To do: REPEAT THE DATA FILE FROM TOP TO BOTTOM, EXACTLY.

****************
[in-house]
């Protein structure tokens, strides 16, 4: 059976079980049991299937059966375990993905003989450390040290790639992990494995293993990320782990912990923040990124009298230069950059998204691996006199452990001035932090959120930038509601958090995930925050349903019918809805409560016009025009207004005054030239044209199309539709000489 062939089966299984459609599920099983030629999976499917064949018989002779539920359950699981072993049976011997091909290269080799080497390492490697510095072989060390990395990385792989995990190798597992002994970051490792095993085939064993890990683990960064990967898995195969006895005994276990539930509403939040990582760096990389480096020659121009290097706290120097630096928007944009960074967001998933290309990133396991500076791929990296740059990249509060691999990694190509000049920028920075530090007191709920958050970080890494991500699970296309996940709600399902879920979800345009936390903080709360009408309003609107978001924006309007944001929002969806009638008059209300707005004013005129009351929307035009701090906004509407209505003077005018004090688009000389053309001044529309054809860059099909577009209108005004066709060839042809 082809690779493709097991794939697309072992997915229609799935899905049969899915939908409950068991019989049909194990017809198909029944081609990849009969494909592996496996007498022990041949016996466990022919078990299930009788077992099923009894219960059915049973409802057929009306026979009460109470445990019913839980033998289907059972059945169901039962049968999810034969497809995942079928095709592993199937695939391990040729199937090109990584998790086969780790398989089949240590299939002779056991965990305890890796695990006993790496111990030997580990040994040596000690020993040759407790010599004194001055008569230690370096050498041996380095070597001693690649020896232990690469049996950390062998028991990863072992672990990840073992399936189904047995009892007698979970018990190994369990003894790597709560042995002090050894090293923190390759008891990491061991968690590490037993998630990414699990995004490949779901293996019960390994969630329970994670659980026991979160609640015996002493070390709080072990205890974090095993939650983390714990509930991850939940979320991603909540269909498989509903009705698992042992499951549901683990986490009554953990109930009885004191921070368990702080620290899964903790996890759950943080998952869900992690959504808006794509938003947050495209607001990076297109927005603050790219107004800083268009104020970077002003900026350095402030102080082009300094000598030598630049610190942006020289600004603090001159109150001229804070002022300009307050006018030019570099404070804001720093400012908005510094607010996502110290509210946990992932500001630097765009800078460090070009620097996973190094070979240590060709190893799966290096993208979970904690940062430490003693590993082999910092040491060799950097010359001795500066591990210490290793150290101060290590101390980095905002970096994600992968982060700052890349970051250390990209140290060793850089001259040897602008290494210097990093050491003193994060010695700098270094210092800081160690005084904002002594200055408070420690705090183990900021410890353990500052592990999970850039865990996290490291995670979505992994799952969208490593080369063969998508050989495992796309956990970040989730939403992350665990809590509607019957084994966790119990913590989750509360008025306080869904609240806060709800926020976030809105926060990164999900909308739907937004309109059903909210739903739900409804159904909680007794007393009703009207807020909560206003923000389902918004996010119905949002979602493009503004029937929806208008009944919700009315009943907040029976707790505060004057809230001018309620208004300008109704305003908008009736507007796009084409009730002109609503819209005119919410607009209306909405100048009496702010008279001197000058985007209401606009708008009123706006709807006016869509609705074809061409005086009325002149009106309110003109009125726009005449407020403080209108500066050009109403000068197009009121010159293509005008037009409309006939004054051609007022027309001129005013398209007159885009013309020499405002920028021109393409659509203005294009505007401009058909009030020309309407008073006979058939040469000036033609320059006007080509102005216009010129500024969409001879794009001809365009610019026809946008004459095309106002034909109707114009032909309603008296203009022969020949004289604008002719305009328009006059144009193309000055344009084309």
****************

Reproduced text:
[in-house]
């Protein structure tokens, strides 16, 4: 059976079980049991299937059966375990993905003989450390040290790639992990494995293993990320782990912990923040990124009298230069950059998204691996006199452990001035932090959120930038509601958090995930925050349903019918809805409560016009025009207004005054030239044209199309539709000489 062939089966299984459609599920099983030629999976499917064949018989002779539920359950699981072993049976011997091909290269080799080497390492490697510095072989060390990395990385792989995990190798597992002994970051490792095993085939064993890990683990960064990967898995195969006895005994276990539930509403939040990582760096990389480096020659121009290097706290120097630096928007944009960074967001998933290309990133396991500076791929990296740059990249509060691999990694190509000049920028920075530090007191709920958050970080890494991500699970296309996940709600399902879920979800345009936390903080709360009408309003609107978001924006309007944001929002969806009638008059209300707005004013005129009351929307035009701090906004509407209505003077005018004090688009000389053309001044529309054809860059099909577009209108005004066709060839042809 082809690779493709097991794939697309072992997915229609799935899905049969899915939908409950068991019989049909194990017809198909029944081609990849009969494909592996496996007498022990041949016996466990022919078990299930009788077992099923009894219960059915049973409802057929009306026979009460109470445990019913839980033998289907059972059945169901039962049968999810034969497809995942079928095709592993199937695939391990040729199937090109990584998790086969780790398989089949240590299939002779056991965990305890890796695990006993790496111990030997580990040994040596000690020993040759407790010599004194001055008569230690370096050498041996380095070597001693690649020896232990690469049996950390062998028991990863072992672990990840073992399936189904047995009892007698979970018990190994369990003894790597709560042995002090050894090293923190390759008891990491061991968690590490037993998630990414699990995004490949779901293996019960390994969630329970994670659980026991979160609640015996002493070390709080072990205890974090095993939650983390714990509930991850939940979320991603909540269909498989509903009705698992042992499951549901683990986490009554953990109930009885004191921070368990702080620290899964903790996890759950943080998952869900992690959504808006794509938003947050495209607001990076297109927005603050790219107004800083268009104020970077002003900026350095402030102080082009300094000598030598630049610190942006020289600004603090001159109150001229804070002022300009307050006018030019570099404070804001720093400012908005510094607010996502110290509210946990992932500001630097765009800078460090070009620097996973190094070979240590060709190893799966290096993208979970904690940062430490003693590993082999910092040491060799950097010359001795500066591990210490290793150290101060290590101390980095905002970096994600992968982060700052890349970051250390990209140290060793850089001259040897602008290494210097990093050491003193994060010695700098270094210092800081160690005084904002002594200055408070420690705090183990900021410890353990500052592990999970850039865990996290490291995670979505992994799952969208490593080369063969998508050989495992796309956990970040989730939403992350665990809590509607019957084994966790119990913590989750509360008025306080869904609240806060709800926020976030809105926060990164999900909308739907937004309109059903909210739903739900409804159904909680007794007393009703009207807020909560206003923000389902918004996010119905949002979602493009503004029937929806208008009944919700009315009943907040029976707790505060004057809230001018309620208004300008109704305003908008009736507007796009084409009730002109609503819209005119919410607009209306909405100048009496702010008279001197000058985007209401606009708008009123706006709807006016869509609705074809061409005086009325002149009106309110003109009125726009005449407020403080209108500066050009109403000068197009009121010159293509005008037009409309006939004054051609007022027309001129005013398209007159885009013309020499405002920028021109393409659509203005294009505007401009058909009030020309309407008073006979058939040469000036033609320059006007080509102005216009010129500024969409001879794009001809365009610019026809946008004459095309106002034909109707114009032909309603008296203009022969020949004289604008002719305009328009006059144009193309000055344009084309």